ARTH 3002 - Art History Research Project: Digital Curation
North Terrace Campus - Semester 2 - 2019
General Course Information
Course Code ARTH 3002 Course Art History Research Project: Digital Curation Coordinating Unit History Term Semester 2 Level Undergraduate Location/s North Terrace Campus Units 6 Contact Up to 3 hours Available for Study Abroad and Exchange N Prerequisites At least 15 units of Art History & Visual Culture Major courses Assumed Knowledge The course is designed as the capstone for the new Art History major. Students are expected to have sufficient skills and knowledge developed in the Level I, III, and III courses. Restrictions Available to students undertaking an Art History & Visual Culture Major only Course Description This capstone course provides students with an opportunity to consolidate and apply advanced art historical knowledge and skills in an independent research project that introduces fundamental methods and theories of art curatorship in a digital context. Students are equipped to research and interpret (old master and new media) works of art held in local museum and gallery collections or examine public art and street art encountered in Adelaide. The research project is developed throughout semester with a combination of on campus seminars, individual supervision, structured learning modules on Canvas, and culminates in an online exhibition and accompanying catalogue essay. The course enables students to apply art historical skills and use appropriate technological tools in the context of real world visual arts vocations.
Course Coordinator: Dr Lisa Mansfield
The full timetable of all activities for this course can be accessed from Course Planner.
Course Learning OutcomesOn successful completion of this course students will be able to:
1 Demonstrate knowledge and understanding of curatorial display practices and exhibition development. 2 Identify, analyse, and interpret past and present works of art. 3 Critically evaluate and synthesise scholarly arguments in credible academic sources. 4 Use discipline specific terminology in writing and speaking. 5 Conceptualise theoretical ideas and practical problems creatively and independently and cooperatively. 6 Curate an online exhibition from conception to completion using appropriate digital technologies.
University Graduate Attributes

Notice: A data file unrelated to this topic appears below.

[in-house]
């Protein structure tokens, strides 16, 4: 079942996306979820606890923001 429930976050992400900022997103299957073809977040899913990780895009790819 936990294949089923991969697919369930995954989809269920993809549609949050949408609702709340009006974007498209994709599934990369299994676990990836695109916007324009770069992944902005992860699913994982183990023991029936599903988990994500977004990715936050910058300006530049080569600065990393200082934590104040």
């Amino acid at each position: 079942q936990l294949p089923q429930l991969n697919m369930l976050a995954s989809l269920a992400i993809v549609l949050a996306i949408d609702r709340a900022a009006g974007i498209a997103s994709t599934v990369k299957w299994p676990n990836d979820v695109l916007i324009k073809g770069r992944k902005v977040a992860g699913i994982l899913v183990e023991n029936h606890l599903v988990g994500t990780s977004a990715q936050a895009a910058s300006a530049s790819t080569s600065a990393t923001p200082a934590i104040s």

This course will provide students with an opportunity to develop the Graduate Attribute(s) specified below:
University Graduate Attribute Course Learning Outcome(s) Deep discipline knowledge
- informed and infused by cutting edge research, scaffolded throughout their program of studies
- acquired from personal interaction with research active educators, from year 1
- accredited or validated against national or international standards (for relevant programs)
1-6 Critical thinking and problem solving
- steeped in research methods and rigor
- based on empirical evidence and the scientific approach to knowledge development
- demonstrated through appropriate and relevant assessment
2, 3, 5 Teamwork and communication skills
- developed from, with, and via the SGDE
- honed through assessment and practice throughout the program of studies
- encouraged and valued in all aspects of learning
4, 5 Career and leadership readiness
- technology savvy
- professional and, where relevant, fully accredited
- forward thinking and well informed
- tested and validated by work based experiences
4, 6 Intercultural and ethical competency
- adept at operating in other cultures
- comfortable with different nationalities and social contexts
- Able to determine and contribute to desirable social outcomes
- demonstrated by study abroad or with an understanding of indigenous knowledges
1, 2 Self-awareness and emotional intelligence
- a capacity for self-reflection and a willingness to engage in self-appraisal
- open to objective and constructive feedback from supervisors and peers
- able to negotiate difficult social situations, defuse conflict and engage positively in purposeful debate
4, 5 , 6
Required ResourcesPrescribed readings will be available on MyUni as an electronic reading list.
D'Alleva, Anne. How to Write Art History. London: Laurence King Publishing, 2006.
Barnet, Sylvan. A Short Guide to Writing About Art. Upper Saddle River, New Jersey: Pearson/Prentice Hall, 2010.
Greenberg, Reesa, Bruce W. Ferguson, Sandy Nairne, Thinking About Exhibitions. London; New York: Routledge, 1996.
Kalfatovic, Martin R. Creating a Winning Online Exhibition: A Guide for Libraries, Archives, and Museums. Chicago: ALA Editions, 2001. [BSL E-book]
Marincola, Paula. What Makes a Great Exhibition? Philadelphia: Philadelphia Exhibitions Initiative, The Pew Center for Arts & Heritage, 2006.
Structured (formative) learning tasks (in seminars and online) designed to support (summative) assessment tasks
Wix Guide / PowerPoint presentation tips
Digitial Image Manipulation Guide
Shared Curatorial Resources (student submissions)
External internet resources (museum and gallery websites; image databases)
BSL (Barr Smith Library) Art History Subject Guide: http://www.adelaide.edu.au/ArtHistory
Learning & Teaching Activities
Learning & Teaching ModesThe course is composed of six face-to-face seminars or workshops on campus and six weeks of independent research (no seminars or workshops on campus) that are supported by structured online learning activities and regular discussions on MyUni, including formal peer review.